Wine Talk

Snooth User: grkwine

Ever Try a Greek Wine?

Posted by grkwine, Apr 19, 2013.

Working for an import company, bringing in Greek Wines, a big struggle I have come by when trying to sell it, is the lack of education and knowledge out there. Don't get me wrong, I love taking the time to educate people on them, but I wonder how many wine buffs out there really know about them or have tried them.

I am curious to find out how many of you know or have had Greek Wine before. When I ask this, I am referring to wines made using indigenous varietals to the country such as Assyrtiko, Agiorgitko, Moschofilero, and so on? What is your favorite Greek Wine? Where did you have it??

Replies

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Reply by zufrieden, Apr 19, 2013.

Many of us have not only tried Greek wines, but enjoyed them as well.  Unfortunately, the supply is still a bit spotty.  Generically, my favourte wines are from Macedonia (Red - oak-aged Xinomavro, in particular, Naoussa, and Goumenissa) and Santorini whites from Assyrtiko (an interesting name for that vine is it not?)

The industry was in flux before the financial meltdown, but the potential for greatness remains - especially where Χαλκιδική is concerned - the homeland of Aristotle.  I confess to being no expert, but for value and potential, Greece has much to offer.  I also enjoy the sweet wines of Patmos (Mavrodaphne) and Nemea from the highlands based on Agiorgitiko is improving - though lovers of northern, more nervy wines may not agree on this nectar.

More discussion of Greek, Macedonian and Bulgarian wine is welcomed.

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Reply by Richard Foxall, Apr 19, 2013.

I''ve had good Greek reds and whites.  Assyrtiko is a real go-to when I am in NY and eating at the greek restaurants there--hardly ever run into a bad bottle.  I have sympathy for anyone in the business of selling Greek wine.  Between the damage done by bad Retsina and the tough economic situation, it's an uphill battle, but the wines are good values and match very well with the food.  Sadly, the perception is that Greek food is gyros and spanokopita, when the reality is that it is the basis for many of the foods we appreciate.  No one gets lamb like the greeks, and the uses of grilling, herbs and spices, cool sauces with spicy foods, are all reasons to hold it in higher esteem.  But it's a tough market out there--really good Spanish wines are being discounted, Italy is pushing its product, and on and on.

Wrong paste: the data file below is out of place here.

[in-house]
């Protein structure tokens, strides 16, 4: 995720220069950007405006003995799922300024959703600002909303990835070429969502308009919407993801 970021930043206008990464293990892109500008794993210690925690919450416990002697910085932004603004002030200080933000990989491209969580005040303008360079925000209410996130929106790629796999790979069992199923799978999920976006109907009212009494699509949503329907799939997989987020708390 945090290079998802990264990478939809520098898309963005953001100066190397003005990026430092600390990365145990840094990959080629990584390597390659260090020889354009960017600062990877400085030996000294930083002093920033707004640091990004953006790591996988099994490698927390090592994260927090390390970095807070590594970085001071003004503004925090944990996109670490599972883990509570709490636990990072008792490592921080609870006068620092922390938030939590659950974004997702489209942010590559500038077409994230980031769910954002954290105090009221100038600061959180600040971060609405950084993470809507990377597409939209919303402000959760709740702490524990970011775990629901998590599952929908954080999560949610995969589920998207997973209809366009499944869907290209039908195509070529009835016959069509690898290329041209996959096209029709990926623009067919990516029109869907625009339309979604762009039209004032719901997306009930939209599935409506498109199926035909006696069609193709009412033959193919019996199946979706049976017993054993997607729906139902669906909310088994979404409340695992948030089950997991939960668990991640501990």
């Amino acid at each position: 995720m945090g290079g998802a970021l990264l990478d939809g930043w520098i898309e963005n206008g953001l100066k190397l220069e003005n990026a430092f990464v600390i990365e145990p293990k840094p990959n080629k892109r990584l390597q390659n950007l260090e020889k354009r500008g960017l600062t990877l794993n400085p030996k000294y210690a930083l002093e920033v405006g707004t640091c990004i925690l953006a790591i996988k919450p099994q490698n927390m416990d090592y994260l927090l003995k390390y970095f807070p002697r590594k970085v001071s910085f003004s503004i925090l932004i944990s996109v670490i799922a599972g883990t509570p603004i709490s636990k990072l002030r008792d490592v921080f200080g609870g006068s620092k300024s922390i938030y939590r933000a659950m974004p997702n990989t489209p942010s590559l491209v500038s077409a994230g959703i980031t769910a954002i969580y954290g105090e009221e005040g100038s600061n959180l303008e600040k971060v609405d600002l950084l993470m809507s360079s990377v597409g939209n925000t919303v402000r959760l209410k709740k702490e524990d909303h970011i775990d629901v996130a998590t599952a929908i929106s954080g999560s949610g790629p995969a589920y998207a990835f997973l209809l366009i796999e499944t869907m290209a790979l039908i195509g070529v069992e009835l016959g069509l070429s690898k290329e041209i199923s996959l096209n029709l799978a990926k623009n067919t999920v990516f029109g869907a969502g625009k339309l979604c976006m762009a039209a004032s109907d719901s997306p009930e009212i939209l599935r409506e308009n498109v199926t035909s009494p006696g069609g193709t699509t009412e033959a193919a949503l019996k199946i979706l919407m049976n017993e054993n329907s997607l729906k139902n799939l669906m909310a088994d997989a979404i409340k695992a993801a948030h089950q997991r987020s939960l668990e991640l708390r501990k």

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Reply by Welkja, Apr 20, 2013.

I have taken wine certification classes and Greek wines were rarely mentioned except that today the quality of the wine has risen dramatically and would be interested in trying some of the grapes mentioned above by other Snooth responders.

John

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Reply by duncan 906, Apr 20, 2013.

I have had,and reviewed for Snooth,a Mavrodaphne

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Reply by grkwine, Apr 22, 2013.

i love the responses. I'm glad to see you  guys enjoying them!!

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Reply by Gregory Dal Piaz, Apr 23, 2013.

I've got three cases in the office waiting to be tasted. I love Assyrtiko and even can enjoy Retsina with the right food. Such a long history and varied terroirs and indigenous varieties makes Greece ripe for exploration.  

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Reply by Mike Madaio, Apr 24, 2013.

I recently worked a greek wine tasting for a friend of mine. It was held at a Greek church, and almost all of the attendees were Greek-Americans, yet most had never tried any of the indigenous varieties. Writeup here.


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